And he’s a big cowboy/football/Marine-type, too!

  9. Joshua James
    Joshua James says:

    Hmm,

    Interesting post.

    What do you think the appeal of Lee Child’s Jack Reacher is? They’re definitely GUY books, in a sense, and yet are best-sellers.

  10. Lee Lofland
    Lee Lofland says:

    Vanish was a wonderful book. Oddly enough, I didn’t see the “girly” stuff as girly stuff. I worked with so many female officers during my days as a cop that Jane’s changes seemed normal to me. I thought the book was very well-written.

    As usual Tess, great job!

  11. WJS
    WJS says:

    Tess,

    A very interesting point you put out that allowed me to brainstorm the gender perspectives. It’s funny that Gravity was my ticket into your world, Tess. From bottom of some bargain book stack, I found Gravity and pick it up, then went home to read it. It had took me less than 16 hours to finish that book, according to my brother who was with me through that time.

    Anyway, back to the topic, yes boys and girls are different, and it is extremely hard to keep the table balanced. What’s need ed to take into consideration is that it all comes down to perspective. Not everything has to be rendered by gender-wise. Since I went on reading more of your books, as a guy, you have provided me some valuable experience of what it is like to be a girl through your female characters and their development like Jane Rizzoli.

    As an author, I can understand you have written the books in the past, flicking its pages for the audience in order to keep them happy or satisfied with the inputs from their background.

    I simply wish people would be more open-minded to more books where they can be inspired and better informed by them through the author’s desire to express his/her message.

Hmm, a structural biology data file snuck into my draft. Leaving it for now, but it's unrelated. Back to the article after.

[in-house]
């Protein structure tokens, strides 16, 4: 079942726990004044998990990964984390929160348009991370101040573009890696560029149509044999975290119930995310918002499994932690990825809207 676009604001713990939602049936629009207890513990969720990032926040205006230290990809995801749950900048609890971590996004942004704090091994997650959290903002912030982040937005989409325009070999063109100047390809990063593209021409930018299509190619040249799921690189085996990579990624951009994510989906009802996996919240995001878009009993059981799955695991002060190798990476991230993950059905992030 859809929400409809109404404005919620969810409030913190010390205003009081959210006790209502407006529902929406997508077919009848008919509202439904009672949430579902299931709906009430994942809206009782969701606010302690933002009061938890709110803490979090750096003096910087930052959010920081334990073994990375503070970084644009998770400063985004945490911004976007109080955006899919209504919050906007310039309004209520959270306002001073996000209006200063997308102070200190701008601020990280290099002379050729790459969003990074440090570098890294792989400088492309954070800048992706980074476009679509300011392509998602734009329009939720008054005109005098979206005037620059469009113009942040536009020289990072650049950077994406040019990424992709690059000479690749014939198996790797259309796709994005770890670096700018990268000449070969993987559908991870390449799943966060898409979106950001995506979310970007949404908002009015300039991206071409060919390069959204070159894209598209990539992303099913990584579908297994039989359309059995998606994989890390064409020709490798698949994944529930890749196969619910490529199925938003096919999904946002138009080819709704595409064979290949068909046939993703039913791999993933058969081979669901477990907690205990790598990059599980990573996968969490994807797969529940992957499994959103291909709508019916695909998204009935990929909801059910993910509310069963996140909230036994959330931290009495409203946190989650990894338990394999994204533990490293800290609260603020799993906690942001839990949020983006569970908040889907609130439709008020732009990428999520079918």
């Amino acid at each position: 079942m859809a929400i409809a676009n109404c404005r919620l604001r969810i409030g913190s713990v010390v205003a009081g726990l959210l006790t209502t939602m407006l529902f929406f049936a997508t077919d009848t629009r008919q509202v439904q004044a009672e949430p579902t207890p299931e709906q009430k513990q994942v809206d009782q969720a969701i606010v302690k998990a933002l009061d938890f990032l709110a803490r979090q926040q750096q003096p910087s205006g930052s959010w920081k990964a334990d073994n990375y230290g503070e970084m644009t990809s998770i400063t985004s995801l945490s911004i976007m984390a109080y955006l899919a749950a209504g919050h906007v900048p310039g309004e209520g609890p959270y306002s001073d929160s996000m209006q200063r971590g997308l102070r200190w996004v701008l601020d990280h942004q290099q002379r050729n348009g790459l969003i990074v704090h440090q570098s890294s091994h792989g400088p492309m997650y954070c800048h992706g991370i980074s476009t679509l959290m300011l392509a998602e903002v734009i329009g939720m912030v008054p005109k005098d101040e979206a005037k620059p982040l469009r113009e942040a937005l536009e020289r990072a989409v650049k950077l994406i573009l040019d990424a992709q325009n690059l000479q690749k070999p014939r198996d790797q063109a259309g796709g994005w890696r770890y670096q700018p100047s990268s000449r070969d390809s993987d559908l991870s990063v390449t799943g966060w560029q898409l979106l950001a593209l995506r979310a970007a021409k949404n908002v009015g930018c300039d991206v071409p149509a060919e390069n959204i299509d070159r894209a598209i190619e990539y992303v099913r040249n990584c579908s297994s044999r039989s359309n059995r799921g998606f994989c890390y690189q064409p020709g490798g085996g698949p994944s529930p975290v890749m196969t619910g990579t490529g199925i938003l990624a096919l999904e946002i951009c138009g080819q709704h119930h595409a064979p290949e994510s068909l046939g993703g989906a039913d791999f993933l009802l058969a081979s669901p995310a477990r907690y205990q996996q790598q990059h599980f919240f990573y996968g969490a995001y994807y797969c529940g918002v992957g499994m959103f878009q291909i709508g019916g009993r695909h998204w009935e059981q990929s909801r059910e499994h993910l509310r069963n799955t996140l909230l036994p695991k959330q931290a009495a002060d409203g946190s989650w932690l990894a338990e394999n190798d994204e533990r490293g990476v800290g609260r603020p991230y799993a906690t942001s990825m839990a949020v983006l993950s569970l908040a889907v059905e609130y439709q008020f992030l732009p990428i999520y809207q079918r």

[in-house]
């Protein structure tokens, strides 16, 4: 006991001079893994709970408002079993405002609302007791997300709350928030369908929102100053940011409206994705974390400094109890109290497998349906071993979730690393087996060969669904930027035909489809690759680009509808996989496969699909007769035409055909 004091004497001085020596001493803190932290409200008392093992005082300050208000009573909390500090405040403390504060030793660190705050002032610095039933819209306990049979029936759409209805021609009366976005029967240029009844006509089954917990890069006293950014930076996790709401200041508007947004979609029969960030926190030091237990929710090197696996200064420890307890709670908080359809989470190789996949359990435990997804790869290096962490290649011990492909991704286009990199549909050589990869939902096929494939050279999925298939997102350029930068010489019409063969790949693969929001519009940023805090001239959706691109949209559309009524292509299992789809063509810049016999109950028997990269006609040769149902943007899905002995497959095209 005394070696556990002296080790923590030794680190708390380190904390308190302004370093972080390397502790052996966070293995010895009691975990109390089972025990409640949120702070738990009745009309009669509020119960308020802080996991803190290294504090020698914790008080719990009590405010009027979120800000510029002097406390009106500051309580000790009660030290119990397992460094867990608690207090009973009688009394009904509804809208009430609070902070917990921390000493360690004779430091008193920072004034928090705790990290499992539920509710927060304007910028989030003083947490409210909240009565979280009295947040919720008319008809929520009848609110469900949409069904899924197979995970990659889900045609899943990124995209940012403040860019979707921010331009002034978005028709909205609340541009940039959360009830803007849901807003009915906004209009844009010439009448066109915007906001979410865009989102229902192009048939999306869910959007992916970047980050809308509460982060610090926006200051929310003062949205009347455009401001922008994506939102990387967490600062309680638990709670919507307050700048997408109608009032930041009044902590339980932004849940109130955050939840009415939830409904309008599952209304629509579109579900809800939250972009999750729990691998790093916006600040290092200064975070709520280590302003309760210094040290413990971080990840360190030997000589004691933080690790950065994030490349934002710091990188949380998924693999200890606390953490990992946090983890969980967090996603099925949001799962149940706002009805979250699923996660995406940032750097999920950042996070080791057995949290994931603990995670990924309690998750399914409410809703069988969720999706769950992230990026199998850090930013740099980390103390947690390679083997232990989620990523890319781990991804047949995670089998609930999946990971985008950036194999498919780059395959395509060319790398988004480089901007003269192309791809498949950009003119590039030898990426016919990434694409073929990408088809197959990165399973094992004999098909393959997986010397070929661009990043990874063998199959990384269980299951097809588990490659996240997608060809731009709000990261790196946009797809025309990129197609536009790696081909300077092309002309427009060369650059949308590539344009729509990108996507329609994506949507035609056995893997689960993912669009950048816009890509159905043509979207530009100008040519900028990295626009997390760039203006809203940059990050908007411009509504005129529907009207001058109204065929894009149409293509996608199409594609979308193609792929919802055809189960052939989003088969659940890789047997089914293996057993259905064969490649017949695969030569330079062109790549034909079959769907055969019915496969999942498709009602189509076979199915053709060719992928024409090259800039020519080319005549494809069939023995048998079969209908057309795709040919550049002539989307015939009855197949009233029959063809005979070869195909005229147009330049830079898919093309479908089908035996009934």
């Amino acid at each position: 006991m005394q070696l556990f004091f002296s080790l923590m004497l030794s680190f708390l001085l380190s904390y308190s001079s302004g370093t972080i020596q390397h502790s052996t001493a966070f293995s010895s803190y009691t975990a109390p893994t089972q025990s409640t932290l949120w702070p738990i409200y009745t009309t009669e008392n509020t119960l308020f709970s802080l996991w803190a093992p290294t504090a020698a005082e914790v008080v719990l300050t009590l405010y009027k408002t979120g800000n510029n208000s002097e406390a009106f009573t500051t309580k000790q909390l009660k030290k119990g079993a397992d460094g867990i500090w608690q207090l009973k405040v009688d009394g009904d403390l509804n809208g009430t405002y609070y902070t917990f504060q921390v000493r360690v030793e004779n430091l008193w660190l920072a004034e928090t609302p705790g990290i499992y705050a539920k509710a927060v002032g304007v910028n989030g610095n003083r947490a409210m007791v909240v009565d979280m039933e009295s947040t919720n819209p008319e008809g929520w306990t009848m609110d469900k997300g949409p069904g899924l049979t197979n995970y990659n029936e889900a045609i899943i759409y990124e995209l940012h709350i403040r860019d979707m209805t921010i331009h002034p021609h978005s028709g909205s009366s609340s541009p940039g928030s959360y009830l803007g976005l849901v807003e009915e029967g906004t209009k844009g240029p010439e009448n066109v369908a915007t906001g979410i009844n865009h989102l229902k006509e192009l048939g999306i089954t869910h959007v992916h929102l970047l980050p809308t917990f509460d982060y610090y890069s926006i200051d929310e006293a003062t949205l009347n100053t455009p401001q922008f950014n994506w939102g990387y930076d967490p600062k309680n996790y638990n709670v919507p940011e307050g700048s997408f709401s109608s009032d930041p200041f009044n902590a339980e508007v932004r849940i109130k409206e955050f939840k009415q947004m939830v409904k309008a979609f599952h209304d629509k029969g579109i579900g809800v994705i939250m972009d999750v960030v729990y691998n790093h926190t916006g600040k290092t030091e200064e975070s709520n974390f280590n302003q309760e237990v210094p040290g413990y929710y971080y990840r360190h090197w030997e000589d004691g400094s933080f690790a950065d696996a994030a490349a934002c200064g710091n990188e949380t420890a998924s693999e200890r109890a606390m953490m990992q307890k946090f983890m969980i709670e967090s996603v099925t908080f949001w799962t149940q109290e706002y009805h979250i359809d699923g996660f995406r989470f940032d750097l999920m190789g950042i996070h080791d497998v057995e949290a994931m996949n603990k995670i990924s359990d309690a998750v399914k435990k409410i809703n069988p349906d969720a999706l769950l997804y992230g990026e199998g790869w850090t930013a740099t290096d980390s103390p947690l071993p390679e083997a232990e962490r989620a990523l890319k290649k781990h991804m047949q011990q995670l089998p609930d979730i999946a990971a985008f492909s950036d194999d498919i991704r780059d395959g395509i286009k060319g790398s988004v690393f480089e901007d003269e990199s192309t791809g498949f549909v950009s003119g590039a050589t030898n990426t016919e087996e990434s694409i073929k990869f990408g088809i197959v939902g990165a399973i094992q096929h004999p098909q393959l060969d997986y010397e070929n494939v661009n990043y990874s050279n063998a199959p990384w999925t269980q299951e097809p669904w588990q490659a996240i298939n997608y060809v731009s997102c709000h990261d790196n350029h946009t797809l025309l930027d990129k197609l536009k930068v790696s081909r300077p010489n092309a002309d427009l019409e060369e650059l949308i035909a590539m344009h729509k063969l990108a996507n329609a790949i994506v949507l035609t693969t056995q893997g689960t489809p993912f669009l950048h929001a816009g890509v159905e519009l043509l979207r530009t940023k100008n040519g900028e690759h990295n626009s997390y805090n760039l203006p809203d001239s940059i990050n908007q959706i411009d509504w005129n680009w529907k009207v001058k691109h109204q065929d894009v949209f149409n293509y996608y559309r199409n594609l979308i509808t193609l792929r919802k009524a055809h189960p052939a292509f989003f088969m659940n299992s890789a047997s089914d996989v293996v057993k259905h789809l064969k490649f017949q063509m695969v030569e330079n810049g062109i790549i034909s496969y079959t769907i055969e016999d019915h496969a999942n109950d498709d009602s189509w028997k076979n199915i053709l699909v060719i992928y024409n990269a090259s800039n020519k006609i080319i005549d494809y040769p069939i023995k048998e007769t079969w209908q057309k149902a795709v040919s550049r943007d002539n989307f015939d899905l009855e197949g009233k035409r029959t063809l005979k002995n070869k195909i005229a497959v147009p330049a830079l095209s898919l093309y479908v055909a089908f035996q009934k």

I thank you for providing some encouraging and great concepts to brainstorm about an issue or idea based on your experience or affiliation with your writings and research.

    Thanks for everything, Tess. ^_^

    -William “Josh” Simpson

  12. Rhonda Lane
    Rhonda Lane says:

    I thought the childbirth and post-partum scenes added to VANISH, even though I usually cringe like a guy when my friends launch off into their childbirth “war stories.”

  13. april
    april says:

    I love the grittier scenes in the books. I love a high body count. I’m not sure why. I primarily read romance novels, but I have my own opinions on the parallel between romance and horror/thriller books. I’ve made my husband read a few romance novels over the years because turnabout is fair play. If I have to watch sports, he had to give my hobby a shot.

    He actually liked the lighter books with the alpha male and the feminine heroine. I liked the stronger, sassier heroines. He likes romantic comedy. I liked the complicated or even women’s fiction books.

    He hasn’t seen Pride & Prejudice, but it’s one of the few romantic movies I’ve liked in a long time. I generally get him to see movies like that by appealing to his male side. I tell him he can imagine Keira Knightley nekkid for 2 hours. It usually works. I do think he’d like P&P though if he had a chance to watch. He’s more sentimental than I in general.